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Enlightened Beings: Buddhism in Chinese Painting

September 1, 2012–March 10, 2013
Freer Gallery of Art

Buddhism arrived in China during the first century CE and quickly grew in popularity, exerting a profound impact on all aspects of Chinese art and culture. Enlightenment is the cornerstone of Buddhist thought and practice. Accordingly, the exhibition focuses on four main categories of enlightened being: the Buddha himself; bodhisattvas, devoted to the salvation of all sentient beings; luohan, who protect the dharma, or teachings of the Buddha; and eccentric Chan (Zen) monks and lineage masters. Fourteen of the twenty-seven works on display date to the Song, Yuan, and early Ming dynasties (1000–1400 CE), and the remainder are from the fifteenth to nineteenth century during the later Ming and Qing.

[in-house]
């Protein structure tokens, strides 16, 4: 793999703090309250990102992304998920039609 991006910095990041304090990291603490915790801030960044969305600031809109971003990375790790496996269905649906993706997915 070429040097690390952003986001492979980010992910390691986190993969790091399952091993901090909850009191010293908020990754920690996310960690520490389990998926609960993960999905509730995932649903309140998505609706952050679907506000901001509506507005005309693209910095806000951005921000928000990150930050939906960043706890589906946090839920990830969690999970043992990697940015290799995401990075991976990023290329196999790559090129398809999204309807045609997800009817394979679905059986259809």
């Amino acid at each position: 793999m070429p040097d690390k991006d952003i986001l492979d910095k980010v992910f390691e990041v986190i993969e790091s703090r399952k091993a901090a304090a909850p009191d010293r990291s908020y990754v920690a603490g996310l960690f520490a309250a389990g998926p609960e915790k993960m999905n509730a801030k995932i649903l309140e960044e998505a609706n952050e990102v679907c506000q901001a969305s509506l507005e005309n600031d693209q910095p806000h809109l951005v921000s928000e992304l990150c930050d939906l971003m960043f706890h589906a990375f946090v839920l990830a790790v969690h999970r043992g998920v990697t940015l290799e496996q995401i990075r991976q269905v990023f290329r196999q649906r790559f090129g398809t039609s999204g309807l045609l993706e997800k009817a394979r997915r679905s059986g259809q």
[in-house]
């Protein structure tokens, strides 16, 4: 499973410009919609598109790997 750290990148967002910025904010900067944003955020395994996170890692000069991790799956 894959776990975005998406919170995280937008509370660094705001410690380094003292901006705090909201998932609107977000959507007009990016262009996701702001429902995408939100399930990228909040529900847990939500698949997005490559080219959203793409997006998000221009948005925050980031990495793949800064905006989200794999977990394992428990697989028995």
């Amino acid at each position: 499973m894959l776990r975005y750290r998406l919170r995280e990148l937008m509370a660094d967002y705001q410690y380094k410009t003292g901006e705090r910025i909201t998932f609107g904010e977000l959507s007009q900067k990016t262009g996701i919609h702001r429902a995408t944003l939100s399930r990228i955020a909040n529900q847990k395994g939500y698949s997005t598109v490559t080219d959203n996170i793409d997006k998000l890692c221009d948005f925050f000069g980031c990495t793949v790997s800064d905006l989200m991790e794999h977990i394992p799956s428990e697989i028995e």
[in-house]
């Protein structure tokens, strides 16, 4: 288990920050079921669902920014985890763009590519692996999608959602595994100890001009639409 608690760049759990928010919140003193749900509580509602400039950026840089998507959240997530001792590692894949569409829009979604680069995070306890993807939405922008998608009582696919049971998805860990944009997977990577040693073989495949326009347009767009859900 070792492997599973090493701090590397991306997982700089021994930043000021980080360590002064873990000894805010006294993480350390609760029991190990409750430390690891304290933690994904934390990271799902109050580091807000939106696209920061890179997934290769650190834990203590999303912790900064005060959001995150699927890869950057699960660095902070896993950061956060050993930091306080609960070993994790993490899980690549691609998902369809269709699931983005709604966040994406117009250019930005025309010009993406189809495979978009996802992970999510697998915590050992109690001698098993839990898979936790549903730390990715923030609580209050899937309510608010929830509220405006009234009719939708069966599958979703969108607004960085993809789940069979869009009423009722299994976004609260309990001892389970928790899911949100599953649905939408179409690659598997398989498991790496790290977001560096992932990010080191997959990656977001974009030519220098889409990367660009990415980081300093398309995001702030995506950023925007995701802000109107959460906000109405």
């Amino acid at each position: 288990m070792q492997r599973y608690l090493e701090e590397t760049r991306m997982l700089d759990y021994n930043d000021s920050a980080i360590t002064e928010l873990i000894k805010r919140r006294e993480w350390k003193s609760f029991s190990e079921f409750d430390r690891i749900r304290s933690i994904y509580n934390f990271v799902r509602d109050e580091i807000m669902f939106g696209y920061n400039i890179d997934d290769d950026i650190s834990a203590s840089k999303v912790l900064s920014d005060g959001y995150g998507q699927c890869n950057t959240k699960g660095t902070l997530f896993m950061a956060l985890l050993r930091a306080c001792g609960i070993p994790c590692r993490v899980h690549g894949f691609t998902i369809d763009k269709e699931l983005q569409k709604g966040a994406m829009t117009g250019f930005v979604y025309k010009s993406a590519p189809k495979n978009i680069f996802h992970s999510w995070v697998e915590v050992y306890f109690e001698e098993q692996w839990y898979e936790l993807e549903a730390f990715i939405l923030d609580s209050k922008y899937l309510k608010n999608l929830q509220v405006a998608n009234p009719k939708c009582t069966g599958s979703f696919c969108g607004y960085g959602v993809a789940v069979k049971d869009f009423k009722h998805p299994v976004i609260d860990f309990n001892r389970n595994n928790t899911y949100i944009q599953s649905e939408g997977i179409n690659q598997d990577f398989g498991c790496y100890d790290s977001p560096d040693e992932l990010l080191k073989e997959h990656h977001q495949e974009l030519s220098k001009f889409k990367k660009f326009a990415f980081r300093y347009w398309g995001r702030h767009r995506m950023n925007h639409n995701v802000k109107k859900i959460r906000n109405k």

Right: Ksitigarbha Bodhisattva; China, Dunhuang, Northern Song dynasty, late 10th–early 11th century; ink, color, and gold on silk; purchase, F1935.11
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The Freer|Sackler is closed for renovation and reinstallation. The popular exhibition Turquoise Mountain: Artists Transforming Afghanistan is still on view in the International Gallery. (Enter through the Ripley Center.) Join us for our reopening celebration on October 14–15, 2017.